Professionals have historically employed on-site workforces to execute infrastructure inspection and planning tasks; and in many cases, would charter manned aircraft such as planes and helicopters to provide aerial support. Manned aircraft are often a great solution, but in some cases they are overkill. Not only are these methods inefficient and costly, they come with the added risk of putting humans in harm’s way. However, advancements in drone technology have ushered in new options, allowing for significantly more proficient and cost-effective infrastructure planning and inspection.
The Drone Solution
Unmanned Aerial Vehicles (UAVs) or drones, present an incredible opportunity for developers, as well as city, infrastructure, and transportation planners. From the safety of a command center, operators are able to send drones into hard to reach areas, including rough and dangerous terrain. Data is captured in the form of high resolution images and laser scanning data, georeferenced to specific points on the Earth’s surface. The aerial view affords operators the ability to learn more than what can be discovered from a simple ground reconnaissance, and when equipped with the appropriate sensors, drones are able to collect real-time environmental data such as gas detection, perform surveying duties, and track real-time construction progress. The drone solution expands traditional planning methods, all while saving money and enhancing human safety.
When strategically deployed, drones are able to gather data and intelligence that is both useful and actionable. Construction professionals can use sensors to create 3D models for the planning and building stages. The UAVs can also provide Building Information Modeling (BIM); these digital representations of physical characteristics can optimize the workflows of developers and designers.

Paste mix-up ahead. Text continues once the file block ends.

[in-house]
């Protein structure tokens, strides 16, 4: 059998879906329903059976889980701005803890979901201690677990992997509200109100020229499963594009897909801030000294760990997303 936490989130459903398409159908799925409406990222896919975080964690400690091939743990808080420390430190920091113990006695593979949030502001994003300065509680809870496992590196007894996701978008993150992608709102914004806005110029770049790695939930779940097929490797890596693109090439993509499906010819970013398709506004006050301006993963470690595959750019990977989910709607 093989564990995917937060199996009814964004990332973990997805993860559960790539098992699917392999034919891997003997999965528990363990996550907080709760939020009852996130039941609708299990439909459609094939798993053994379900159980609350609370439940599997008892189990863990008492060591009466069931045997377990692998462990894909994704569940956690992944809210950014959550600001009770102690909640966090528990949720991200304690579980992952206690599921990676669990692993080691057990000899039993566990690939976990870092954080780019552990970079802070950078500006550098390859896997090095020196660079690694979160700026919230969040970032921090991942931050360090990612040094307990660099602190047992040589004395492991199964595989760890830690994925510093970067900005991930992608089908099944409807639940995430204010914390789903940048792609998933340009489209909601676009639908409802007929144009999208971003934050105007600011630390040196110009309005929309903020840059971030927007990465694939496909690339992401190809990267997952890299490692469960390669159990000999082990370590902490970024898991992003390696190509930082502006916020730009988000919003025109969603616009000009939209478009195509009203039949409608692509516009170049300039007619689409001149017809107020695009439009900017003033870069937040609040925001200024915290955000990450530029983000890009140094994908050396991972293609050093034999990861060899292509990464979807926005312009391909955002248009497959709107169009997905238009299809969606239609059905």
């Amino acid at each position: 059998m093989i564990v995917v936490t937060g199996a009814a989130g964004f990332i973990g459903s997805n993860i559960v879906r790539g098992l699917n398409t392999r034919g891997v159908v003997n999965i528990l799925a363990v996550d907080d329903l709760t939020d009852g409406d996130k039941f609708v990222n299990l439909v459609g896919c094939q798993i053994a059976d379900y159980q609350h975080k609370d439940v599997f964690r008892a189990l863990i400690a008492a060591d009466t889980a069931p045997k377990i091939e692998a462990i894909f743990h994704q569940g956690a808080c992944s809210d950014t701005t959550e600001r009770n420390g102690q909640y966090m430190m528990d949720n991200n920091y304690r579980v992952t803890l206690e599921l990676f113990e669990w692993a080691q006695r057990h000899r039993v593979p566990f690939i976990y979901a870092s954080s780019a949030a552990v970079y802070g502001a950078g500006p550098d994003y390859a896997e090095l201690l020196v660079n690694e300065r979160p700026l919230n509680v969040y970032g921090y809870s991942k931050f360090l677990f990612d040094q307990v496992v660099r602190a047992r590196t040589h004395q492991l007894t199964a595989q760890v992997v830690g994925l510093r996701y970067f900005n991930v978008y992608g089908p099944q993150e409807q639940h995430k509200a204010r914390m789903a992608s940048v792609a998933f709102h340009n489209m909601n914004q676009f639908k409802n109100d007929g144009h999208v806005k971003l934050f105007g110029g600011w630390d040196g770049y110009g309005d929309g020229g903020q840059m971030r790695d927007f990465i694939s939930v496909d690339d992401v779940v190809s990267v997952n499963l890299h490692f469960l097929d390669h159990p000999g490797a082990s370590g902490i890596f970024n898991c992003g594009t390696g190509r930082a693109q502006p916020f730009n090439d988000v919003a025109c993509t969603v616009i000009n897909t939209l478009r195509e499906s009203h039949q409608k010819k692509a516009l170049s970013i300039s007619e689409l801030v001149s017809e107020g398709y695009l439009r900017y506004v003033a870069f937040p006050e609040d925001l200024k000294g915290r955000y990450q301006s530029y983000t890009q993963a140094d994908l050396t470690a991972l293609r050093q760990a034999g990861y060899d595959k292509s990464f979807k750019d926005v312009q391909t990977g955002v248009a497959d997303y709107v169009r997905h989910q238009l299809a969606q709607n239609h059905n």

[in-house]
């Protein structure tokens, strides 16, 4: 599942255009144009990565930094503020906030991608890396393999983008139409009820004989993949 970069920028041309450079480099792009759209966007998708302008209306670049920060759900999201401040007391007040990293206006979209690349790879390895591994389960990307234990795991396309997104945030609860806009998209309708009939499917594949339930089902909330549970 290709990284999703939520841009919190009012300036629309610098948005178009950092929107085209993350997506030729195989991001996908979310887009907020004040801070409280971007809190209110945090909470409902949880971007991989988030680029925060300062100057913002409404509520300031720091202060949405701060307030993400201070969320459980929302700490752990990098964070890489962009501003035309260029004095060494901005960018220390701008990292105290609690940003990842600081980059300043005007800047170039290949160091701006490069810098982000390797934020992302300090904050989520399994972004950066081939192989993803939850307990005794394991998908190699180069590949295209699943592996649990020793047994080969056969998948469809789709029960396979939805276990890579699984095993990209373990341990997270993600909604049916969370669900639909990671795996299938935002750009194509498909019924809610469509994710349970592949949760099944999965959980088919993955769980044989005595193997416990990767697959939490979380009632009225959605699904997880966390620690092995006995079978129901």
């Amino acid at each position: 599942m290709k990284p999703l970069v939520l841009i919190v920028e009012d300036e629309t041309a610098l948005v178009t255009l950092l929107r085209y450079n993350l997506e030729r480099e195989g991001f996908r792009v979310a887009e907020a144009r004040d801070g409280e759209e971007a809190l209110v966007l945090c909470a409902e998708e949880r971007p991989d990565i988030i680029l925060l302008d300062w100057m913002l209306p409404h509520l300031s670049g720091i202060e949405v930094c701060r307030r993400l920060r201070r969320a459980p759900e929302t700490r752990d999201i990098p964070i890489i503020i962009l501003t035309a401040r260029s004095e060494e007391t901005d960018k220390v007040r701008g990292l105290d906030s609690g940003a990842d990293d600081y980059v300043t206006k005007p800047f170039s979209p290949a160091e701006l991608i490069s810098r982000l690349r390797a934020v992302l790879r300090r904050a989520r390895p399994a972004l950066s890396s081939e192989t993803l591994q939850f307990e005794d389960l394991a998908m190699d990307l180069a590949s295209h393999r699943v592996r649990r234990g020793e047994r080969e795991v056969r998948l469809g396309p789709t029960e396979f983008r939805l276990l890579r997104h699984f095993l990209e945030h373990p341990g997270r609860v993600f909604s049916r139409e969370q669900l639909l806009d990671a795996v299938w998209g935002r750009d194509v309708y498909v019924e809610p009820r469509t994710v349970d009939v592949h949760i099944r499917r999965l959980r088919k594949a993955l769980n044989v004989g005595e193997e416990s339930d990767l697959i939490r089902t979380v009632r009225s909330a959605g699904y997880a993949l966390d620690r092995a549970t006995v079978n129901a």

Putting drones to work at jobsites pays off in numerous ways. They can be used to capture images of daily work progress, and allow professionals to identify potential issues before they arise. Drones are also proven to be effective at improving construction site safety. PwC’s global report found that using drones to monitor construction sites reduces the threat of accidents by 91 percent.
The U.S. has approximately 600,000 bridges, and each one must be inspected every two years. Researchers at the Florida Institute of Technology discovered that LiDAR data taken from drones can aid in detecting vertical and horizontal displacements of bridge components. Local governments and municipalities are already leveraging drone technology to help in infrastructure inspection. Here are two interesting use cases from Microdrones:
Drones & Surveying Flood Zones http://www.xyht.com/aerialuas/drones-flood-zones/
Inspecting Over The Line with UAV http://www.xyht.com/energyutilities/inspecting-over-the-line-uav/
With technology that assists in planning, optimizes jobsite progress, reduces costs, and improves safety, drones are rapidly becoming indispensable tools for city planners and transportation departments to survey, monitor and inspect infrastructure projects. Click here to learn more about Microdrones solutions for infrastructure planning and inspection.